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Biblio Files

Feb 08 2013, 03:17 IST
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SummaryThe New Delhi World Book Fair has its nuggets to surprise visitors with, from meeting award-winning authors to reliving traditional forms of storytelling

Light Reading

A stroll around Hall 1 might just give you a crash course on the Indian legal system. An entire wall is dedicated to peach-coloured pamphlets which include details of different Acts, from The Code of Criminal Procedures Provisions Act, The Employees Provident Fund and Miscellaneous Act to rare ones such as The Insecticides Act. These pamphlets are priced anywhere between Rs 30 to Rs 150. You could also pick up a pocket-sized booklet of the Indian Constitution for Rs 250.

Meet the Folks

Enter Hall 7, and you will be welcomed by a huge reclining figure of a lady reading. The area is called “Indigenous Voice: Mapping India’s Folk and Tribal Literature”. With bamboo shoots, bricked floors and sand homes, the space achieves a sense of tribal plurality. Miniatures from various states showed instruments, puppets, and paintings in various art forms, such as Kalamkari from Andhra Pradesh, Gond art from Central India, Patwa style of painting from Bihar and West Bengal, and Ravan-Chaya traditional shadow-puppet theatre from Odisha. Folk tales from the Northeast, a cultural history of Thanjavur and the oral epics of Kalahandi are the books you can buy from this pavilion.

Roll Call

Authors, artistes, book launches and discussions have lent an alternative space at the fair. Here you could meet Narcopolis author Jeet Thayil (February 9, 6 pm, Hall 2-5), Shakti Bhatt First Book Prize awardee Naresh Fernandes (February 10, 6 pm, Hall 2-5) and Upinder Singh, the daughter of Prime Minister Manmohan Singh and a DU professor (Today at 4 pm, Hall 2-5). Writing workshops are also on, with one conducted by French novelist and journalist Dominique Sigaud at the French Pavilion on February 9 (Hall 7; register at camille.dhuy@diplomatie.gouv.fr)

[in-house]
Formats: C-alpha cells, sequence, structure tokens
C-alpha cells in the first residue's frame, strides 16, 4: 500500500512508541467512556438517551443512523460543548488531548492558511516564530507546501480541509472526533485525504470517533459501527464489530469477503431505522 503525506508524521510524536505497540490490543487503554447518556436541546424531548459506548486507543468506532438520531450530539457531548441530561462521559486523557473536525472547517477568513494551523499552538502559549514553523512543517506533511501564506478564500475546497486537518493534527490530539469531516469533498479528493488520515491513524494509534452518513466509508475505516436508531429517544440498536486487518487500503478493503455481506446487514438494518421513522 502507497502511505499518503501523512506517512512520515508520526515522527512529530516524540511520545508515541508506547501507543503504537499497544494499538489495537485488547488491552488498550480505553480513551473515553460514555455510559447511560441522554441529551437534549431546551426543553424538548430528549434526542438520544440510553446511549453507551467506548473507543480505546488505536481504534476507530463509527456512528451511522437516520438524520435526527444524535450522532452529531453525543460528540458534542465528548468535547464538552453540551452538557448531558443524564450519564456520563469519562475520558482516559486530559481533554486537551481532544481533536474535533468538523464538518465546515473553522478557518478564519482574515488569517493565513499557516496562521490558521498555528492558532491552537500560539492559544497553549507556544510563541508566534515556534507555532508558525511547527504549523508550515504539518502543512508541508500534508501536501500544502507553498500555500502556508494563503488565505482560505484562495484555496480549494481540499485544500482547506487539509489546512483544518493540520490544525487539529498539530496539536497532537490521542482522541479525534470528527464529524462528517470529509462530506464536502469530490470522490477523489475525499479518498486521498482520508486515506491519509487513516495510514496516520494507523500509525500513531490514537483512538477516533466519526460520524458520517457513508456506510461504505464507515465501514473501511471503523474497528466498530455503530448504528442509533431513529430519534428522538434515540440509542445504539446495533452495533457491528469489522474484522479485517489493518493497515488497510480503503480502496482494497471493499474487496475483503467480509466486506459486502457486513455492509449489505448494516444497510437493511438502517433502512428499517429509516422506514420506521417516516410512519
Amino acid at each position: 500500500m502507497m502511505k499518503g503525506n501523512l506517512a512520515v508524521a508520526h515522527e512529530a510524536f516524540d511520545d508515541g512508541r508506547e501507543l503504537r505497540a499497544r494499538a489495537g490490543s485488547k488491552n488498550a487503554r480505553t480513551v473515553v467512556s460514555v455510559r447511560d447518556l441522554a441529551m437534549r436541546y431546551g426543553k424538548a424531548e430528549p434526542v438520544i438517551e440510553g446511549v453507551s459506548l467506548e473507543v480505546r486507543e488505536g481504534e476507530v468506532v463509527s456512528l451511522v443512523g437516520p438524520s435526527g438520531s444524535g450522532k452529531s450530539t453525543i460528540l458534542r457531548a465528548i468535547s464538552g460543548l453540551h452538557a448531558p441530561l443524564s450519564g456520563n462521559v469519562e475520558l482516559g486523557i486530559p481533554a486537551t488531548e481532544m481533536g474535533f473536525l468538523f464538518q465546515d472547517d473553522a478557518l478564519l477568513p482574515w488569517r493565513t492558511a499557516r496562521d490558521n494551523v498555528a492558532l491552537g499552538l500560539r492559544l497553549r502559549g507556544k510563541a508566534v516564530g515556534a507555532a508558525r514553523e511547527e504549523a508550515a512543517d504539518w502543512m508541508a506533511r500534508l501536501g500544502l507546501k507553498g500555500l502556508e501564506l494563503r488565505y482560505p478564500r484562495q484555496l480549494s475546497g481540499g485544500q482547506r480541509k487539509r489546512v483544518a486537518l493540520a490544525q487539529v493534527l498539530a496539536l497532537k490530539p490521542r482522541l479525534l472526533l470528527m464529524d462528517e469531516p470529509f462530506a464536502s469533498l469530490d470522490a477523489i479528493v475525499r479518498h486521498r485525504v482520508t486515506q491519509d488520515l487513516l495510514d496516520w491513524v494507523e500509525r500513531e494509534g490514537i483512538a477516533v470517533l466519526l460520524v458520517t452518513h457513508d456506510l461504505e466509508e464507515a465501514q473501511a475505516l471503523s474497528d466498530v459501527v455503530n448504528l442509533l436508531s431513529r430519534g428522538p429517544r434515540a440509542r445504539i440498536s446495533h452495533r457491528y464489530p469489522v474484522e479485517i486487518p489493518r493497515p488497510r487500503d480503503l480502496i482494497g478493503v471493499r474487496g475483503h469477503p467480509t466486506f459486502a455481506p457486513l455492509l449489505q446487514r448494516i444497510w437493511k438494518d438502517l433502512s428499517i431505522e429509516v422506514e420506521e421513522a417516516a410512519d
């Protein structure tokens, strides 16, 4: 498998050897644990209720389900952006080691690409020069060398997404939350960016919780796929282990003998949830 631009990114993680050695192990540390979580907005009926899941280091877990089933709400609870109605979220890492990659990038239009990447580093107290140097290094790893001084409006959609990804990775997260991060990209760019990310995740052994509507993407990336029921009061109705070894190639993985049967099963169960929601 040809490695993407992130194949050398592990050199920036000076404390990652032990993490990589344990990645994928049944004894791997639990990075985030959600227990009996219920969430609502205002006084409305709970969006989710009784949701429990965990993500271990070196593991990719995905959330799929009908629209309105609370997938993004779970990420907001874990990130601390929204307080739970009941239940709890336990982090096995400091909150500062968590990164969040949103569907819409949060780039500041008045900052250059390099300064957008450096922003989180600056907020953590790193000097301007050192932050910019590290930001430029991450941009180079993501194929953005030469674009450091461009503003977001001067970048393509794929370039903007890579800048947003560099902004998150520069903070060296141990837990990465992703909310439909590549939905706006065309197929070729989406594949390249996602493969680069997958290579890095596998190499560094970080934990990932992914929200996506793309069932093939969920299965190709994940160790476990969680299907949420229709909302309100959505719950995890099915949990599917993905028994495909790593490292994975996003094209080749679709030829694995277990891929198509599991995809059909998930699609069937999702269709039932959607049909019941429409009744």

Paint it Red

An artist is not paid for his labour but for his vision,” says Shanti Devi, a National Awardee from Bihar, as her fingers effortlessly work on a Madhubani painting. Spotted at Hall 7, Devi themes her paintings on the news of the day, from a rape incident of a man inserting a rod into a woman’s mouth to one which is based on CM Sheila Dixit’s statement on women’s safety in Delhi. For someone who started selling her work for Rs 4 at 12, Devi, in her 50s now, sells her work abroad and, at fairs, for more than Rs 4,000 (depending on the intricacy of the work).

And our Last

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